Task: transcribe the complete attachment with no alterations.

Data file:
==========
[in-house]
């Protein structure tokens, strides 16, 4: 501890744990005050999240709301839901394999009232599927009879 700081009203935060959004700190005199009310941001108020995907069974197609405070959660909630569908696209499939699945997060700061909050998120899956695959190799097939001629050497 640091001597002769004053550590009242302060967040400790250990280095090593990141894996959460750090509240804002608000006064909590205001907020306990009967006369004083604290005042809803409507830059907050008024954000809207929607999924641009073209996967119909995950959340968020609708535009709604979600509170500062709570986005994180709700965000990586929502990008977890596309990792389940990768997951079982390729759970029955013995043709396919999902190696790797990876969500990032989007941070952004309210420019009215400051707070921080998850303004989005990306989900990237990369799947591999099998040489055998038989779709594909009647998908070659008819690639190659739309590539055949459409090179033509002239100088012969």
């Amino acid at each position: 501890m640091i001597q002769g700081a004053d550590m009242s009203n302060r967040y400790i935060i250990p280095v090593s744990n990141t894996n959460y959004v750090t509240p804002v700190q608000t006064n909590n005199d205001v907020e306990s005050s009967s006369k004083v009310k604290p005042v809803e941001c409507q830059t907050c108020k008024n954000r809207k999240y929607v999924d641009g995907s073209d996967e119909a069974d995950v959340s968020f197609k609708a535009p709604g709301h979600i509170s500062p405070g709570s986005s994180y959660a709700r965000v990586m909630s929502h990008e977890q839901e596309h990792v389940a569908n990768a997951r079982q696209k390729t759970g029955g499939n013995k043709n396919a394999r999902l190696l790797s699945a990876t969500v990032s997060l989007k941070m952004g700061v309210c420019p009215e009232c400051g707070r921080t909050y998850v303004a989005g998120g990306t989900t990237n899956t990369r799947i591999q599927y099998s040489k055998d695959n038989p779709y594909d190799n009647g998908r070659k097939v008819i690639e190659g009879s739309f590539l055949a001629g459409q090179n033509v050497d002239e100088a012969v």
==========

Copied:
[in-house]
């Protein structure tokens, strides 16, 4: 501890744990005050999240709301839901394999009232599927009879 700081009203935060959004700190005199009310941001108020995907069974197609405070959660909630569908696209499939699945997060700061909050998120899956695959190799097939001629050497 640091001597002769004053550590009242302060967040400790250990280095090593990141894996959460750090509240804002608000006064909590205001907020306990009967006369004083604290005042809803409507830059907050008024954000809207929607999924641009073209996967119909995950959340968020609708535009709604979600509170500062709570986005994180709700965000990586929502990008977890596309990792389940990768997951079982390729759970029955013995043709396919999902190696790797990876969500990032989007941070952004309210420019009215400051707070921080998850303004989005990306989900990237990369799947591999099998040489055998038989779709594909009647998908070659008819690639190659739309590539055949459409090179033509002239100088012969």
């Amino acid at each position: 501890m640091i001597q002769g700081a004053d550590m009242s009203n302060r967040y400790i935060i250990p280095v090593s744990n990141t894996n959460y959004v750090t509240p804002v700190q608000t006064n909590n005199d205001v907020e306990s005050s009967s006369k004083v009310k604290p005042v809803e941001c409507q830059t907050c108020k008024n954000r809207k999240y929607v999924d641009g995907s073209d996967e119909a069974d995950v959340s968020f197609k609708a535009p709604g709301h979600i509170s500062p405070g709570s986005s994180y959660a709700r965000v990586m909630s929502h990008e977890q839901e596309h990792v389940a569908n990768a997951r079982q696209k390729t759970g029955g499939n013995k043709n396919a394999r999902l190696l790797s699945a990876t969500v990032s997060l989007k941070m952004g700061v309210c420019p009215e009232c400051g707070r921080t909050y998850v303004a989005g998120g990306t989900t990237n899956t990369r799947i591999q599927y099998s040489k055998d695959n038989p779709y594909d190799n009647g998908r070659k097939v008819i690639e190659g009879s739309f590539l055949a001629g459409q090179n033509v050497d002239e100088a012969v």